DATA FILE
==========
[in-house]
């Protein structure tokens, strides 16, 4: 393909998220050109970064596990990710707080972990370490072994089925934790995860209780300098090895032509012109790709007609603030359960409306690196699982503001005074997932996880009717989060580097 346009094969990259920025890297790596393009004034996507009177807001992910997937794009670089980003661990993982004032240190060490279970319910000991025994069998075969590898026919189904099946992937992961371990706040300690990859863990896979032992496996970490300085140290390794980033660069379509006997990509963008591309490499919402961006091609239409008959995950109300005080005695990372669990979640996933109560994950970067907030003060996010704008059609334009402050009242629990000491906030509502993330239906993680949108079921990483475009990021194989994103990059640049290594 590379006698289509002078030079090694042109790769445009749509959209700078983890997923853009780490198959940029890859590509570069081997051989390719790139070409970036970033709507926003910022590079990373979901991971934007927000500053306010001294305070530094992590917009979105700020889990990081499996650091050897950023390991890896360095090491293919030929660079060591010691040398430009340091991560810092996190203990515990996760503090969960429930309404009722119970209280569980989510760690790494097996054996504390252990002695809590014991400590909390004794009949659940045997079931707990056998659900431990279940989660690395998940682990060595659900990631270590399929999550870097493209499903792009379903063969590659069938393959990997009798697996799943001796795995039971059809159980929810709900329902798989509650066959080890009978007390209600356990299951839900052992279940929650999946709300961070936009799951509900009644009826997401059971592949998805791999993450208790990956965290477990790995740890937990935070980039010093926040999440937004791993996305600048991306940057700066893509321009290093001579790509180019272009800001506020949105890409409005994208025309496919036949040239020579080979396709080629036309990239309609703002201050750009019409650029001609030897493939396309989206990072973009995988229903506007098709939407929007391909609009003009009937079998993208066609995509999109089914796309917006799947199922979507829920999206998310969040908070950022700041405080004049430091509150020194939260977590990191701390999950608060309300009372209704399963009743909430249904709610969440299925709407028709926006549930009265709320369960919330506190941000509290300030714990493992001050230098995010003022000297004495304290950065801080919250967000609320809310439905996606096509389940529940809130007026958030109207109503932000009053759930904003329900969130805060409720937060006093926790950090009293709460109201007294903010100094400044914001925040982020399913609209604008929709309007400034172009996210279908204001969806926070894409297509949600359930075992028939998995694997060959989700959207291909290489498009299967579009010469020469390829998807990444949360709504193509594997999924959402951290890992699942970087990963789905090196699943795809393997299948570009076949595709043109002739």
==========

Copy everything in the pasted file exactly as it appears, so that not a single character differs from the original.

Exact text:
[in-house]
């Protein structure tokens, strides 16, 4: 393909998220050109970064596990990710707080972990370490072994089925934790995860209780300098090895032509012109790709007609603030359960409306690196699982503001005074997932996880009717989060580097 346009094969990259920025890297790596393009004034996507009177807001992910997937794009670089980003661990993982004032240190060490279970319910000991025994069998075969590898026919189904099946992937992961371990706040300690990859863990896979032992496996970490300085140290390794980033660069379509006997990509963008591309490499919402961006091609239409008959995950109300005080005695990372669990979640996933109560994950970067907030003060996010704008059609334009402050009242629990000491906030509502993330239906993680949108079921990483475009990021194989994103990059640049290594 590379006698289509002078030079090694042109790769445009749509959209700078983890997923853009780490198959940029890859590509570069081997051989390719790139070409970036970033709507926003910022590079990373979901991971934007927000500053306010001294305070530094992590917009979105700020889990990081499996650091050897950023390991890896360095090491293919030929660079060591010691040398430009340091991560810092996190203990515990996760503090969960429930309404009722119970209280569980989510760690790494097996054996504390252990002695809590014991400590909390004794009949659940045997079931707990056998659900431990279940989660690395998940682990060595659900990631270590399929999550870097493209499903792009379903063969590659069938393959990997009798697996799943001796795995039971059809159980929810709900329902798989509650066959080890009978007390209600356990299951839900052992279940929650999946709300961070936009799951509900009644009826997401059971592949998805791999993450208790990956965290477990790995740890937990935070980039010093926040999440937004791993996305600048991306940057700066893509321009290093001579790509180019272009800001506020949105890409409005994208025309496919036949040239020579080979396709080629036309990239309609703002201050750009019409650029001609030897493939396309989206990072973009995988229903506007098709939407929007391909609009003009009937079998993208066609995509999109089914796309917006799947199922979507829920999206998310969040908070950022700041405080004049430091509150020194939260977590990191701390999950608060309300009372209704399963009743909430249904709610969440299925709407028709926006549930009265709320369960919330506190941000509290300030714990493992001050230098995010003022000297004495304290950065801080919250967000609320809310439905996606096509389940529940809130007026958030109207109503932000009053759930904003329900969130805060409720937060006093926790950090009293709460109201007294903010100094400044914001925040982020399913609209604008929709309007400034172009996210279908204001969806926070894409297509949600359930075992028939998995694997060959989700959207291909290489498009299967579009010469020469390829998807990444949360709504193509594997999924959402951290890992699942970087990963789905090196699943795809393997299948570009076949595709043109002739």